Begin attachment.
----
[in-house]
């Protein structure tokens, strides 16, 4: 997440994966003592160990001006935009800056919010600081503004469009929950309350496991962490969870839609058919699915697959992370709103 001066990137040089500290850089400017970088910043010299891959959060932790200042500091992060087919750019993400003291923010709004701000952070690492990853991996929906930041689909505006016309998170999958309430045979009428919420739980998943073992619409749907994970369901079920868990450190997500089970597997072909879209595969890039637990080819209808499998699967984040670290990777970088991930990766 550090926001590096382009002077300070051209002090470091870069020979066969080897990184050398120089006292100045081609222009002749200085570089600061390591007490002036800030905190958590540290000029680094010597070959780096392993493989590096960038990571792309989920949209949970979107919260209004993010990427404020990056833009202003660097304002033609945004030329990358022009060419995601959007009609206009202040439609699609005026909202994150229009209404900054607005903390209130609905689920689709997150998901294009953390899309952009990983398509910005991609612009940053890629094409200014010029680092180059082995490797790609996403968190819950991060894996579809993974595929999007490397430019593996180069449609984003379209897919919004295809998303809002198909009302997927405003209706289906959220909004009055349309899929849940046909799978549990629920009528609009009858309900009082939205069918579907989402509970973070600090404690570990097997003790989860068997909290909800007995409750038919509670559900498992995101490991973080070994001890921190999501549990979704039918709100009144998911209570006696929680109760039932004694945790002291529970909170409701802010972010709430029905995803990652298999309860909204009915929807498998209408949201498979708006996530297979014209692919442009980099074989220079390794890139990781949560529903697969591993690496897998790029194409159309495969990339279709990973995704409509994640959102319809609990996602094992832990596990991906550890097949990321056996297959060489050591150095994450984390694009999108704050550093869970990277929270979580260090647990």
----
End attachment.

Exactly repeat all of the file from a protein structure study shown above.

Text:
[in-house]
């Protein structure tokens, strides 16, 4: 997440994966003592160990001006935009800056919010600081503004469009929950309350496991962490969870839609058919699915697959992370709103 001066990137040089500290850089400017970088910043010299891959959060932790200042500091992060087919750019993400003291923010709004701000952070690492990853991996929906930041689909505006016309998170999958309430045979009428919420739980998943073992619409749907994970369901079920868990450190997500089970597997072909879209595969890039637990080819209808499998699967984040670290990777970088991930990766 550090926001590096382009002077300070051209002090470091870069020979066969080897990184050398120089006292100045081609222009002749200085570089600061390591007490002036800030905190958590540290000029680094010597070959780096392993493989590096960038990571792309989920949209949970979107919260209004993010990427404020990056833009202003660097304002033609945004030329990358022009060419995601959007009609206009202040439609699609005026909202994150229009209404900054607005903390209130609905689920689709997150998901294009953390899309952009990983398509910005991609612009940053890629094409200014010029680092180059082995490797790609996403968190819950991060894996579809993974595929999007490397430019593996180069449609984003379209897919919004295809998303809002198909009302997927405003209706289906959220909004009055349309899929849940046909799978549990629920009528609009009858309900009082939205069918579907989402509970973070600090404690570990097997003790989860068997909290909800007995409750038919509670559900498992995101490991973080070994001890921190999501549990979704039918709100009144998911209570006696929680109760039932004694945790002291529970909170409701802010972010709430029905995803990652298999309860909204009915929807498998209408949201498979708006996530297979014209692919442009980099074989220079390794890139990781949560529903697969591993690496897998790029194409159309495969990339279709990973995704409509994640959102319809609990996602094992832990596990991906550890097949990321056996297959060489050591150095994450984390694009999108704050550093869970990277929270979580260090647990």